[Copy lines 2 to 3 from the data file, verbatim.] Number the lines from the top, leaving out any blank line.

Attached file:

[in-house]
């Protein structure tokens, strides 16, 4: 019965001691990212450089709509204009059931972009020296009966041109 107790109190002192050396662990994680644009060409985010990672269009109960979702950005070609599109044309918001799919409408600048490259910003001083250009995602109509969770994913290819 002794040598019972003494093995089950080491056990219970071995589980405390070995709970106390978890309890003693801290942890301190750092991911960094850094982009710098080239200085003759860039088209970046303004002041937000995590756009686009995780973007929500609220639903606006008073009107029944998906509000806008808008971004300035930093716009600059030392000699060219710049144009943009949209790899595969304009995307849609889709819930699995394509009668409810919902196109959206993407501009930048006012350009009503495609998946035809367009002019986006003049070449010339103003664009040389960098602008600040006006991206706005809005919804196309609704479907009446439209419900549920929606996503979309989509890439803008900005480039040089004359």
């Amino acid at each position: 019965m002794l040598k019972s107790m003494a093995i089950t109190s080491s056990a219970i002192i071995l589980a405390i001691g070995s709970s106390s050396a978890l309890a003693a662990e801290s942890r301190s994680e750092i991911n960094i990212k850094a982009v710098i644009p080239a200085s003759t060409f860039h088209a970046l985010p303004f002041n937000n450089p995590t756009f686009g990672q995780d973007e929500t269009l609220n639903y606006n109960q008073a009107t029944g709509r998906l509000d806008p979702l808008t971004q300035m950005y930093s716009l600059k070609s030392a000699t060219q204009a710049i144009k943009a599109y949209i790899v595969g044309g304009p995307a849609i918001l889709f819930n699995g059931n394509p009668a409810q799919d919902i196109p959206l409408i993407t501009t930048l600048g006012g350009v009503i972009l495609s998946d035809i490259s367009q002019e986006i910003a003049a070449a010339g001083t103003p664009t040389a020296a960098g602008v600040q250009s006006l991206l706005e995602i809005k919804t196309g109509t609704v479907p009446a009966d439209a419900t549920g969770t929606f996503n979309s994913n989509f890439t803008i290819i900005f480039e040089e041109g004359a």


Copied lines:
């Protein structure tokens, strides 16, 4: 019965001691990212450089709509204009059931972009020296009966041109 107790109190002192050396662990994680644009060409985010990672269009109960979702950005070609599109044309918001799919409408600048490259910003001083250009995602109509969770994913290819 002794040598019972003494093995089950080491056990219970071995589980405390070995709970106390978890309890003693801290942890301190750092991911960094850094982009710098080239200085003759860039088209970046303004002041937000995590756009686009995780973007929500609220639903606006008073009107029944998906509000806008808008971004300035930093716009600059030392000699060219710049144009943009949209790899595969304009995307849609889709819930699995394509009668409810919902196109959206993407501009930048006012350009009503495609998946035809367009002019986006003049070449010339103003664009040389960098602008600040006006991206706005809005919804196309609704479907009446439209419900549920929606996503979309989509890439803008900005480039040089004359």
């Amino acid at each position: 019965m002794l040598k019972s107790m003494a093995i089950t109190s080491s056990a219970i002192i071995l589980a405390i001691g070995s709970s106390s050396a978890l309890a003693a662990e801290s942890r301190s994680e750092i991911n960094i990212k850094a982009v710098i644009p080239a200085s003759t060409f860039h088209a970046l985010p303004f002041n937000n450089p995590t756009f686009g990672q995780d973007e929500t269009l609220n639903y606006n109960q008073a009107t029944g709509r998906l509000d806008p979702l808008t971004q300035m950005y930093s716009l600059k070609s030392a000699t060219q204009a710049i144009k943009a599109y949209i790899v595969g044309g304009p995307a849609i918001l889709f819930n699995g059931n394509p009668a409810q799919d919902i196109p959206l409408i993407t501009t930048l600048g006012g350009v009503i972009l495609s998946d035809i490259s367009q002019e986006i910003a003049a070449a010339g001083t103003p664009t040389a020296a960098g602008v600040q250009s006006l991206l706005e995602i809005k919804t196309g109509t609704v479907p009446a009966d439209a419900t549920g969770t929606f996503n979309s994913n989509f890439t803008i290819i900005f480039e040089e041109g004359a």